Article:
Despite these technical issues and moments of obvious frustration, the cast as a whole provided an engaging and thought provoking performance for audiences to consider. While energy levels seems to fluctuate as the show went on, I felt overall, the cast, leads and ensemble alike, showed an intense commitment to the show’s themes.


Shout out to Douglas Costello whose portrayal of the brooding rocker, Roger, was captivating and on-point. Having seen Costello perform as Melchoir in Altona City Theatre’s production of Spring Awakening in July, I truly believe he was provided an opportunity to come into his own as Roger. His earthy, rock tones worked well to emphasise the character’s angst-driven depiction and created a convincing and relatable portrayal of what it’s like to believe yourself to be undeserving of happiness while all that you’ve grown to know falls around you. Unfortunately, Costello suffered considerably from microphone issues, which was definitely a sore point as, when it was actually working, his voice suited the score perfectly.
 

Anisha Senaratne’s portrayal of Roger’s love interest, Mimi, was raunchy, strong and entrancing. Her performance in both ‘Light my Candle’ and ‘Out Tonight’ were definite standouts. She, too, suffered a lot from microphone issues but the strength, projection and clarity of her seemingly effortless voice accommodated for this. I must admit – while each performer was very good in their own right, this partnership (as did most of the partnerships in this cast) seemed to fall short in terms of a convincing emotional connection.


The lack of connection was perhaps most noticeable between James Worsnop (Angel) and Jeremy Russo (Collins). By the time ‘I’ll Cover You (Reprise)’ rolls around, I want to be overcome with distraught due to the fact that the most perfect couple ever has now been ripped apart. I want to believe that Angel has made a true impact on Collins’ life. I also want to believe Collins was able to provide Angle with a sense of guidance and direction. I just didn’t feel that here. Worsnop was very energetic, enthusiastic and animated as Angel but I could help but think he portrayed the character with too much of a youthful influence, as opposed to a confident and headstrong individual who is in no way intimidated by the world. His performance in ‘Today 4 U’ was enjoyable. Russo’s Collins was a little too over the top for my liking. I think one of the best things about Angel and Collins as a couple is that the represent different extremes and contrast each other well. Russo’s Collins seemed to compete with Angel with regards to camp-ness and proved limiting. While I mentioned that I wasn’t really feeling the right emotions by the time ‘I’ll Cover You (Reprise)’ was performed, I must say that this was the highlight of Russo’s performance as Collins, mainly because he stripped the character down and wasn’t forcing the character to be something he’s not. I felt this was a much better representation of Collins and commend Russo for altering his approach to the character at this point in the show.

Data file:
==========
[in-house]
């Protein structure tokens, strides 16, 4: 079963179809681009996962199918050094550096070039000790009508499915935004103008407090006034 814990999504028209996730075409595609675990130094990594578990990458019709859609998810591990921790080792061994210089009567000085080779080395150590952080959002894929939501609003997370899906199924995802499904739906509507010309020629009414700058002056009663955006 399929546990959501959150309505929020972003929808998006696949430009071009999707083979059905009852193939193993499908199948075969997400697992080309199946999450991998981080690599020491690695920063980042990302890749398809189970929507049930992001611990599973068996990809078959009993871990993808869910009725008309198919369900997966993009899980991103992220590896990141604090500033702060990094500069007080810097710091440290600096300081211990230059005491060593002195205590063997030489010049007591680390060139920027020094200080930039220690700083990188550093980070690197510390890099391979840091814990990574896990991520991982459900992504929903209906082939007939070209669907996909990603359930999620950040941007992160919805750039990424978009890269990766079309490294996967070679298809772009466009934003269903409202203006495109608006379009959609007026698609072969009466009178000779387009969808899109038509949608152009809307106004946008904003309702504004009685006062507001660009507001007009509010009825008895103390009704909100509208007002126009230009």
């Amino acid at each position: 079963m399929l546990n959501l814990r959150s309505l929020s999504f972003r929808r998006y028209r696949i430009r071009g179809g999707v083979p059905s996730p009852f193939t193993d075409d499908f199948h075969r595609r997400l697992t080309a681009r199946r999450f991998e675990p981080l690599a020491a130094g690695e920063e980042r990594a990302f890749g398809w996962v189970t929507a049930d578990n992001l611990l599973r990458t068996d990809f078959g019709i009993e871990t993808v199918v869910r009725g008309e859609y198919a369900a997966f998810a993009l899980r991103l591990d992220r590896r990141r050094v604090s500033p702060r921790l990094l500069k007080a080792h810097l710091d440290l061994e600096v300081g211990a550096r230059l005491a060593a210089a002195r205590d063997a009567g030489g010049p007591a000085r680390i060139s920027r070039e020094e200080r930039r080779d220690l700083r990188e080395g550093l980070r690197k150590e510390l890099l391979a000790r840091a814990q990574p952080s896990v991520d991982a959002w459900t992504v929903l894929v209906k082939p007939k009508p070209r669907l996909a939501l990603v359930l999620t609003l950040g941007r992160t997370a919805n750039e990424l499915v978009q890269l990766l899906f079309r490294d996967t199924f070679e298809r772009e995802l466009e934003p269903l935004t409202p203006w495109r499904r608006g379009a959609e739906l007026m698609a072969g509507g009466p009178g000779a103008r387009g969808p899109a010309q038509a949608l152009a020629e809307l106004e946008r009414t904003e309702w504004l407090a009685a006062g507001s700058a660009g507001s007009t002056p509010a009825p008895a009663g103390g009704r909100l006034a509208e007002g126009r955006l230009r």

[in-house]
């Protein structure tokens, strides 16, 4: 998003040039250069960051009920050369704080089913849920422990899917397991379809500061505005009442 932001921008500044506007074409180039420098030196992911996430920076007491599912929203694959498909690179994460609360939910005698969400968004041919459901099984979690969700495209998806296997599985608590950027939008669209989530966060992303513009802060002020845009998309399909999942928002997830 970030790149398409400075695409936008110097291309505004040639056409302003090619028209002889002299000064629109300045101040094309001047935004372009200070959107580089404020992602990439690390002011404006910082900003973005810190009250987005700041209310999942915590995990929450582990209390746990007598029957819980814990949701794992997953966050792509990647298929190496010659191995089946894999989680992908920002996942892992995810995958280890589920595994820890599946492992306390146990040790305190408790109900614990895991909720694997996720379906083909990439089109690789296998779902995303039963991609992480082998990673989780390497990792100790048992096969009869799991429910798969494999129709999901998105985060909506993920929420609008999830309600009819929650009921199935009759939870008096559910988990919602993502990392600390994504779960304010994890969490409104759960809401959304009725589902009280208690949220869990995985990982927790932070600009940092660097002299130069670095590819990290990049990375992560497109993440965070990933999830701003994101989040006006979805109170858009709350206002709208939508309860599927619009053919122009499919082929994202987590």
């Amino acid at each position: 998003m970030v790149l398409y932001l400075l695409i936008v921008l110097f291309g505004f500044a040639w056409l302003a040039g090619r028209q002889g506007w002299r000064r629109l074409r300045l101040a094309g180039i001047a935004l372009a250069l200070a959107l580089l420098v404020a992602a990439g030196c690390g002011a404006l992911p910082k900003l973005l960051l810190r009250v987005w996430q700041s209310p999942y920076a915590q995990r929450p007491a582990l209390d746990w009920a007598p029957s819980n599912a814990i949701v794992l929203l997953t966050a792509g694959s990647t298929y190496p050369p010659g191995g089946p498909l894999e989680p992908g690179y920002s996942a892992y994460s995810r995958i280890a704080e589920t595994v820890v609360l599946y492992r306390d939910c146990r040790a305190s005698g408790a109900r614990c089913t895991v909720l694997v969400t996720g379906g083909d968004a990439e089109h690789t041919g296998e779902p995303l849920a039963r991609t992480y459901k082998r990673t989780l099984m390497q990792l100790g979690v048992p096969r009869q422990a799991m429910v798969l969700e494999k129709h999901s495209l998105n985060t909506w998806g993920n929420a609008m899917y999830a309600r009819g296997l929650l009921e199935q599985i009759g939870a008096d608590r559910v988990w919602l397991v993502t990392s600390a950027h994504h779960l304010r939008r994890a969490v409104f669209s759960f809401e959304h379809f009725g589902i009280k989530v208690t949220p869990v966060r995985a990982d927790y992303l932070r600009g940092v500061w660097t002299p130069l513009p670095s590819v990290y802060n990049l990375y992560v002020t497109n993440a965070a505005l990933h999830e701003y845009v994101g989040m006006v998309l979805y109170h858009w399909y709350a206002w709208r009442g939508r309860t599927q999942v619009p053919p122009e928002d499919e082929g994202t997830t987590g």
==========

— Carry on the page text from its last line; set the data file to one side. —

Rachel Tigel’s Maureen was portrayed with just the right combination of confidence and sass. Her take on ‘Over the Moon’ had audiences in stitches and while I have seen this song performed into so many different ways before, I did appreciate her creative choices. I especially enjoyed her performance in ‘Take Me or Leave Me’ (this is a major deal for me because, probably to the dismay of other RENT-heads, it’s one of my least favourite songs of the show – kudos Rachel!). Syd Zeiger (Joanne) did well to match Tigel in ‘Take Me or Leave Me’ but I couldn’t help but feel as though her portrayal of Joanne could have come across as more confident, secure and self-assured.
 

Elliot Parker portrayed Benny well and was very consistent in his performance from his first appearance on stage and throughout the show. His interactions with other members of the cast were very good and his presence on stage was noteworthy. I kind of wish that Taylor Rettke as Mark had have had this same stage presence. Mark is both the show’s narrator and the puzzle piece that connects all of the characters together. The audience is supposed to feel as though they are being provided a rare insight into his life and the lives of those he cares most about. For me, I felt as though the power of Mark as a character was somewhat lost and at one point, had even forgotten that Mark was a part of the show. This has a lot to do with the staging and placement of the character rather than Rettke’s performance. However, I do believe that in future performances, Rettke could perhaps consider attacking the role with a little more conviction. I was very impressed with the clarity and strength of Rettke’s singing voice and was shocked to find that he is relatively new to the theatre scene. I look forward to watching him grow as a performer in future productions.
 

The ensemble was the highlight of the show for me. So many of the performers conveyed an intense sense of commitment, passion and understanding of the weight of the show’s themes. I was particularly impressed with ensemble member, Tess Walsh whose acting, especially her facial expressions, were hard to break away from. It’s a shame that I had to make the effort to find out who she was as she was left out of the program available to the public. I felt it was only right to acknowledge her supreme talent here as she was definitely a standout performer and I look forward to seeing her in future productions. Further commendations go to Pasquale Bartalotta, Tom Kitt-Thompson and Dennis Wang who, in their various ensemble roles, provided memorable and impressive performances. Whilst I’ve mentioned a select few, the entire ensemble should be proud of the efforts as they most definitely enhanced this theatergoing experience for me.
 

Despite a few hiccups, I did enjoy UMMTA’s RENT and do rate it well in comparison to other performances of the show I have experienced. Whether you’re a RENT-head like me or, even more so, if you have yet to had had a RENT experience, I urge you to make your way down to The University of Melbourne and support this hardworking cast and a creditable directorial debut.